More about Allegory of Chastity
Renaissance painter Lorenzo Lotto delivers a painting that’s cute, funny, and inspired by biblical mythology, but other than that, it’s a bit hard to figure out what exactly is going on in Allegory of Chastity.
I know what you’re thinking, Allegory of Chastity is a weird painting. But right in front of us is a literal Salt Bae. But we’re only half right as that cute little baby isn’t sprinkling salt, he’s sprinkling flowers; at least he’s got the wrist motion down. I guess we know where our very own Salt Bae learned his skills. Let’s start with the facts: In the middle of the painting, there’s a woman sitting by herself in the woods. A few feet above her is the aforementioned Salt Bae sprinkling small white flowers onto her lap. Behind the woman is a female Satyr, playfully hiding behind a tree and looking on toward the woman, and another Satyr measuring how much (presumably alcohol) he has left in his chalice.
Here’s the thing, Satyrs, in mythology, are literally party animals. They’re either half human half horse or half human half donkey and they like to get down. They aim to serve by being the life of the party. That explains why the Satyr in the foreground has an empty chalice and has more than likely stumbled to the ground in a drunken stupor. A Cherub, you know, that flying baby angel, is a servant of God. Cherubim’s purpose is to serve the will of the all mighty bearded guy in the sky.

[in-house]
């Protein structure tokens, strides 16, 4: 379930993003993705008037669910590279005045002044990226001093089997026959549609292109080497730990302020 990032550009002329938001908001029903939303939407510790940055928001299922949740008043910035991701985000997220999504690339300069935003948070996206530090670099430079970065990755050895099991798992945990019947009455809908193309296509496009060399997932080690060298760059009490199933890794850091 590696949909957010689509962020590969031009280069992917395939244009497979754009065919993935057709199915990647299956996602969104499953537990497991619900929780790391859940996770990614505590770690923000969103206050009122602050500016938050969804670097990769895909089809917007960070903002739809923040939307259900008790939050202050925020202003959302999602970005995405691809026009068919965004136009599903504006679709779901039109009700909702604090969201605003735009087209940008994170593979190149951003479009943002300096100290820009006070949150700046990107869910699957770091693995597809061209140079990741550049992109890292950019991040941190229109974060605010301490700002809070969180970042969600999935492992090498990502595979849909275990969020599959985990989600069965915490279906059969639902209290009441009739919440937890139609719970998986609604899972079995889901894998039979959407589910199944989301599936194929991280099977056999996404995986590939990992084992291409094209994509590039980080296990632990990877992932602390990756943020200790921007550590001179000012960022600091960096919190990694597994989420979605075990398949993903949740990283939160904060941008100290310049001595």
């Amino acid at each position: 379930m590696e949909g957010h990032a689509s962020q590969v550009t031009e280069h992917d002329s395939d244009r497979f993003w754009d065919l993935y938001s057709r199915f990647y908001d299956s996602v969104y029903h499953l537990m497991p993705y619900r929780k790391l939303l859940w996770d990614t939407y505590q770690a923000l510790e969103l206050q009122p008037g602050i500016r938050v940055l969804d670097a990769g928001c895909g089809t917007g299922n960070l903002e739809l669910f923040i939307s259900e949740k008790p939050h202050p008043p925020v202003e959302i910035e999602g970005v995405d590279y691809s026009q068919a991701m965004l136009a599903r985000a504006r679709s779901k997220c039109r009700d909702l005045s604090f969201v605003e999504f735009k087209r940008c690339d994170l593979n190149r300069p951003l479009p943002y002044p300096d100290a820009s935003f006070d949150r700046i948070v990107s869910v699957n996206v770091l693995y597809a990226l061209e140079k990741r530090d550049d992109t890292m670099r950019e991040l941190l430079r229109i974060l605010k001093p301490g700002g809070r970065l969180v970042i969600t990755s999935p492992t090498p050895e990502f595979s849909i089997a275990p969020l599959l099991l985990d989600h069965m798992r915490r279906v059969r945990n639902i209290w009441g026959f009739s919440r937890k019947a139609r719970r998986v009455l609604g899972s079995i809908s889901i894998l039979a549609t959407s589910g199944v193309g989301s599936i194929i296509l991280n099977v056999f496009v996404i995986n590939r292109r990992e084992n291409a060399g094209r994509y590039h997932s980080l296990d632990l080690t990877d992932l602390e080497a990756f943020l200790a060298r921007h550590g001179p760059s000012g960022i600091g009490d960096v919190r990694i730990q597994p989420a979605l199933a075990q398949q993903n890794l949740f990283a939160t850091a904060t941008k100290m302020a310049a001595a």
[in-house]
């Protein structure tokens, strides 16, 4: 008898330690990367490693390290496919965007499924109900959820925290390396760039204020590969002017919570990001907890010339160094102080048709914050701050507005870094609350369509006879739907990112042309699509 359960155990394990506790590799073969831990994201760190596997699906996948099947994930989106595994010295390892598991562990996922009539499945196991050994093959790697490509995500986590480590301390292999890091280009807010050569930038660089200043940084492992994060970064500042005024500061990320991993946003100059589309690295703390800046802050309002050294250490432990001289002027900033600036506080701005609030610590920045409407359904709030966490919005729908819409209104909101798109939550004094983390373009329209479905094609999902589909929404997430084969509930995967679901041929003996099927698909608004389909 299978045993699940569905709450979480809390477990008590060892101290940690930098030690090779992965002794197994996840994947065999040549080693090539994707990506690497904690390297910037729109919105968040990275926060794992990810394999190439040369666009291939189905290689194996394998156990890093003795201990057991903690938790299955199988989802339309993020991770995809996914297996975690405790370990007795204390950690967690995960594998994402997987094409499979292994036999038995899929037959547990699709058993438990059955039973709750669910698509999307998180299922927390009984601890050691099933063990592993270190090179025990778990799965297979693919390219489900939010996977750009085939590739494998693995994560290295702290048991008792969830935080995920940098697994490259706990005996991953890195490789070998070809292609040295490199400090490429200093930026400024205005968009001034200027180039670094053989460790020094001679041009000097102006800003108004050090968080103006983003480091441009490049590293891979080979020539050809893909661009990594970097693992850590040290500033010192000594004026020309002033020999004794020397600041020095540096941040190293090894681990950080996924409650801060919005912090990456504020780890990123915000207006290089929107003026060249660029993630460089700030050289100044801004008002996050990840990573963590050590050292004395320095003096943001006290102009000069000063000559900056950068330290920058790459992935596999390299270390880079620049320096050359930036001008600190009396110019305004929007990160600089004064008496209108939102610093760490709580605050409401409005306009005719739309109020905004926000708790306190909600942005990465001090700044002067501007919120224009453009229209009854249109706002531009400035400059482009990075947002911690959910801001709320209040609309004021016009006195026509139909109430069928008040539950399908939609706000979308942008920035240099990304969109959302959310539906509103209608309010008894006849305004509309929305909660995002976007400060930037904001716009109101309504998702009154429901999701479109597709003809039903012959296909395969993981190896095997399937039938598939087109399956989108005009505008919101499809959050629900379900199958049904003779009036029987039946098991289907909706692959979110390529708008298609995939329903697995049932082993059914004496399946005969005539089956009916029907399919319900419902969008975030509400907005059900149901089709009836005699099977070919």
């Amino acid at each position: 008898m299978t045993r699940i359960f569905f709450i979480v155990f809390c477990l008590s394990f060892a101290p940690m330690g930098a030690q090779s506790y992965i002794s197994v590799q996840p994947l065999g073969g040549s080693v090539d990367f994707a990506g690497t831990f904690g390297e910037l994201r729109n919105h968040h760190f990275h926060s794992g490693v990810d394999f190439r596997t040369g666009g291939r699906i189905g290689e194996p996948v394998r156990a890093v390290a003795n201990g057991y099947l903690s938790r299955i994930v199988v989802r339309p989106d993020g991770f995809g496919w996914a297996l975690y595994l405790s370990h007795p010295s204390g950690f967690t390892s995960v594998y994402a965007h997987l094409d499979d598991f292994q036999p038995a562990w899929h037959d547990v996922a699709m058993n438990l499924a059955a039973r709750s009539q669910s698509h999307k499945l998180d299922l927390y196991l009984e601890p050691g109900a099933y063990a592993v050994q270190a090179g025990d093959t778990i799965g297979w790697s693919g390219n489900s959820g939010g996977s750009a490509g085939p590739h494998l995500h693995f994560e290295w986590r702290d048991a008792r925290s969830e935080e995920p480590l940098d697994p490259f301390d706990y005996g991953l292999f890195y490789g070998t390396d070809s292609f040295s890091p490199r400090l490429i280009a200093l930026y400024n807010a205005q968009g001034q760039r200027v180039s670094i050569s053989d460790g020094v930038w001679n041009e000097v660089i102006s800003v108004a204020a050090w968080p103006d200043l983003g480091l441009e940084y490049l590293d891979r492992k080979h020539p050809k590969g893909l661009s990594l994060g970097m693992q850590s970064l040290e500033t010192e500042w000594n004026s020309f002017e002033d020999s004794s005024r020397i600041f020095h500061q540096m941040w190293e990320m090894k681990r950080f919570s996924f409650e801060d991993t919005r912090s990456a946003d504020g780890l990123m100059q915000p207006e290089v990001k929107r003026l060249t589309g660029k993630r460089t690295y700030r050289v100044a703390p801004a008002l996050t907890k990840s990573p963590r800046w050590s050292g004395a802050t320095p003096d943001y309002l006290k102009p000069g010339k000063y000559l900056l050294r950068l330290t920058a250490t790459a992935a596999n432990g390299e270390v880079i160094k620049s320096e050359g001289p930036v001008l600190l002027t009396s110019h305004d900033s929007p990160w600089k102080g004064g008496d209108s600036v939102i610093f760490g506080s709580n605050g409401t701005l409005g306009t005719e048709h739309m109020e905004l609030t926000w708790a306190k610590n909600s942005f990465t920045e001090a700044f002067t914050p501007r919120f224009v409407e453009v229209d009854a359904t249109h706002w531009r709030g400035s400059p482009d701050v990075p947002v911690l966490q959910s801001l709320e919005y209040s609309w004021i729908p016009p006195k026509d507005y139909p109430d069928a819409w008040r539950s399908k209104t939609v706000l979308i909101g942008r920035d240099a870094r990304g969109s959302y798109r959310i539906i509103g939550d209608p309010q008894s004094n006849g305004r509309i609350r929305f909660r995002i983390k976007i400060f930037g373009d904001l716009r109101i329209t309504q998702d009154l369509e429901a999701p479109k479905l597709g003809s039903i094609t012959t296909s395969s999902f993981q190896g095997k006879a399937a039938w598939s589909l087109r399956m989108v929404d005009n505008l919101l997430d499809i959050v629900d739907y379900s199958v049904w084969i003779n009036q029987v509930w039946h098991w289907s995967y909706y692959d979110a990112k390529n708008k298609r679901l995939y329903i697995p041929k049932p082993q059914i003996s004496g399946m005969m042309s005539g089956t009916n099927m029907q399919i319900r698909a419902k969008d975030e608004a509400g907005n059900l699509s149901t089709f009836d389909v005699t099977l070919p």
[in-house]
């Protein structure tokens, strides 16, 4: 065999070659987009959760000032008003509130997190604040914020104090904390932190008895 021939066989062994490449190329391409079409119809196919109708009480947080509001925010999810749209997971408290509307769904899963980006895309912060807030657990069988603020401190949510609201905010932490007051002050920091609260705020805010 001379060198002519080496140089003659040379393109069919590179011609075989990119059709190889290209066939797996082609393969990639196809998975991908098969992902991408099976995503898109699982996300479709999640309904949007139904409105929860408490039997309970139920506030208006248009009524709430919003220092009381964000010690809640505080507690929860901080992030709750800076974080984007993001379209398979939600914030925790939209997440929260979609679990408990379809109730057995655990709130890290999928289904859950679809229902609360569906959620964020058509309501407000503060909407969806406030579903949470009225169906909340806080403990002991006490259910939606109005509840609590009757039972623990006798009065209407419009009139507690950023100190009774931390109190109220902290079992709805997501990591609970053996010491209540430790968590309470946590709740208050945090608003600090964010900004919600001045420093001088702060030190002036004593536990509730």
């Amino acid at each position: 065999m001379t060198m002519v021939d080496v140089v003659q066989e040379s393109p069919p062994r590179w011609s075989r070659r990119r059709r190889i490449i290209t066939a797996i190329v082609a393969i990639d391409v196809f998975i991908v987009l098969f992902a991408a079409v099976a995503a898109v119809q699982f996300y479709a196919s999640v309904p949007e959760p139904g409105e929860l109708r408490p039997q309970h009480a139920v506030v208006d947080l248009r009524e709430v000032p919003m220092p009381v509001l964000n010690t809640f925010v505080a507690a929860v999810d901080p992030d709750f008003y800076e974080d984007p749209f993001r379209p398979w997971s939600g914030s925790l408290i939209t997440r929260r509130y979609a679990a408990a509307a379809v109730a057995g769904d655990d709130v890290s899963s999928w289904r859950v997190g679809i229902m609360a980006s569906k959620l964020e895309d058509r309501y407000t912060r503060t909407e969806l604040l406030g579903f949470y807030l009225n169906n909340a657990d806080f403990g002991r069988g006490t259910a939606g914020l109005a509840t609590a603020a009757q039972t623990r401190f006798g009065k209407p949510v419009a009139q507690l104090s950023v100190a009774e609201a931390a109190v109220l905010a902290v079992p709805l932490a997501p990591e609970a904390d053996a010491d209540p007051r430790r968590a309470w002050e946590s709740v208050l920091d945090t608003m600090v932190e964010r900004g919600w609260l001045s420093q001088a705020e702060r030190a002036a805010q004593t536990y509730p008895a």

So one could come to the conclusion that the Cherub is sprinkling flowers, which are a sign of purity, onto the lap of this young woman to try and prevent her from giving in to her temptation in the presence of these very friendly, very drunk, Sartyrs. But who knows, you can really only get that far by taking the name of the painting into consideration. Without it, I’m back to square one.
That may be the point though, I guess. While Lorenzo Lotto may be a super talented Renaissance painter, history seems to have left him behind when you take into consideration the heights that some of his contemporaries reached. Despite that, he has a reputation for having paintings contain odd scenes and complex messages to be decoded. I guess the guy just didn’t want to make it easy for us. And he didn’t. I’ve been staring at this painting for 3 hours, and I’m likely still staring at it while you read this.
- Baker, Chrisopher. “The Mysterious Masterpieces of Lorenzo Lotto. Apollo. January 30, 2019. https://www.apollo-magazine.com/mysterious-masterpieces-lorenzo-lotto-n…
- Christianity.com. “What Is a Cherub? The Cherubim in the Bible.” Accessed April 15, 2020. https://www.christianity.com/wiki/angels-and-demons/what-is-a-cherub-th…
- Geller, Prof. “Satyr.” Mythology.net. March 26, 2018. ttps://mythology.net/greek/greek-creatures/satyr/
- Marlow, Lara. “Renaissance exhibition at Musée du Luxembourg in Paris the stuff of dreams”. The Irish Times. December 28, 2013. https://www.irishtimes.com/news/world/asia-pacific/renaissance-exhibiti…